Title:
Underlying neurological dysfunction in children with language, speech or learning difficulties and a verbal IQ performance IQ discrepancy
Authors:
J. Meulemans , A. Goeleven , I. Zink , L. Loyez , L. Lagae and F. Debruyne
Institutions:
Department of Otorhinolaryngology and Head and Neck Surgery, University Hospitals Louvain, St. Rafaƫl, Louvain, Belgium; Department of Paediatric Neurology, University Hospitals Louvain-Gasthuisberg, Heverlee, Belgium
Keywords:
Brain damage; children; intelligence tests; psychomotor performance
Pages:
71 - 76
Abstract:
Underlying neurological dysfunction in children with language, speech or learning difficulties and a verbal IQ performance IQ discrepancy. Introduction and aim: We investigated the relationship between possible underlying neurological dysfunction and a significant discrepancy between verbal IQ/performance IQ (VIQ-PIQ) in children with language, speech or learning difficulties. Methods: In a retrospective study, we analysed data obtained from intelligence testing and neurological evaluation in 49 children with a significant VIQ-PIQ discrepancy (25 points) who were referred because of language, speech or learning difficulties to the Multidisciplinary University Centre for Logopedics and Audiology (MUCLA) of the University Hospitals of Leuven, Belgium. Results: The group of children broke down into a group of 35 children with PIQ>VIQ and a group of 14 children with VIQ>PIQ. In the first group, neurological data were present for 24 children. The neurological history and clinical neurological examination were normal in all cases. Brain MRI was performed in 15 cases and proved to be normal in all children. Brain activity was assessed with long-term video EEG monitoring in ten children. In two children, the EEG results were abnormal: there was an epileptic focus in one child and a manifest alteration in the EEG typical of Landau- Kleffner syndrome in the other. In the second group of 14 children whose VIQ was higher than the PIQ, neurological data were available for ten children. Neurological history and clinical neurological examination were normal in all cases. Brain MRI was performed in five cases and was normal in all children. EEG monitoring was performed in one child. This revealed benign childhood epilepsy with centrotemporal spikes. Conclusions: In a small number of children (9%) with speech, language and learning difficulties and a discrepancy between VIQ and PIQ, an underlying neurological abnormality is present. We recommend referring children with a significant VIQ-PIQ mismatch to a paediatric neurologist. As an epileptic disorder seems to be the most common underlying neurological pathology in this specific group of children, EEG monitoring should be recommended in these children. Neuro-imaging should only be used in selected patients.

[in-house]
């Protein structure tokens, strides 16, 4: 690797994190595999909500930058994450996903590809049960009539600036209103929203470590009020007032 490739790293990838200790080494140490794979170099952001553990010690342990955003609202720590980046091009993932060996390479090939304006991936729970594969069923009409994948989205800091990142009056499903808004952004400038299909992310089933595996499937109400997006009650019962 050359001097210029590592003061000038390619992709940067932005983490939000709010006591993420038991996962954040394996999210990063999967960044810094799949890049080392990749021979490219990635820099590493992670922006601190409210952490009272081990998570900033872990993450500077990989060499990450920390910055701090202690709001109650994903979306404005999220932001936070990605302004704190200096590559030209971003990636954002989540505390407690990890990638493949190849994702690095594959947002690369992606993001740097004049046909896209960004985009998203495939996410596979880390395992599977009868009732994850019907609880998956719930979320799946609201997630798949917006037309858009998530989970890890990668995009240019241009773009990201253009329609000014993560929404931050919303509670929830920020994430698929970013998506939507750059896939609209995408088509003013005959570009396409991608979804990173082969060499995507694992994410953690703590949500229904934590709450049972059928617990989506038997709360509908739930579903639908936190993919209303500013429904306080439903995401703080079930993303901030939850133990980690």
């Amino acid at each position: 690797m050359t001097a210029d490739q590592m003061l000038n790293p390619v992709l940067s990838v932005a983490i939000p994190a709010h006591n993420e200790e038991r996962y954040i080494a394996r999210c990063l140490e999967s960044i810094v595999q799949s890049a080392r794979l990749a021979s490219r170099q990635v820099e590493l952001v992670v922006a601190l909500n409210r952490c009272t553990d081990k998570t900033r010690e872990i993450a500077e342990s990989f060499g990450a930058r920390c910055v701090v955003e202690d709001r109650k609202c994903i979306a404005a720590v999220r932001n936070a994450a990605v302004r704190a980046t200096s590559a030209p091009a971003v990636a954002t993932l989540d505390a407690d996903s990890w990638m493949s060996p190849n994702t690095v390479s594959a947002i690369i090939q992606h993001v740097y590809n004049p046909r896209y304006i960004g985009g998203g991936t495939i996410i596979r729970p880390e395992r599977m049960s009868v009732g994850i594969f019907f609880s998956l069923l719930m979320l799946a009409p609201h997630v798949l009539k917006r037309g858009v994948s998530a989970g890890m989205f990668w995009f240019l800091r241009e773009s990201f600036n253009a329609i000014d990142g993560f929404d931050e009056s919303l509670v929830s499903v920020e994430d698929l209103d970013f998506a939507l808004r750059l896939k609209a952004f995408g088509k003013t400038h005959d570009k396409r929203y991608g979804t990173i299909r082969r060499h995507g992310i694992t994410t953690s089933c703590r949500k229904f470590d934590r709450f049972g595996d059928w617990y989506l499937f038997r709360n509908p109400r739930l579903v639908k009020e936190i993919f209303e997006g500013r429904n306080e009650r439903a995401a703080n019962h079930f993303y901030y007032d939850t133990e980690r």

Issue:
Vol. 8, 2012, 2nd trimester


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Underlying neurological dysfunction in children with language, speech or learning difficulties and a verbal IQ performance IQ discrepancy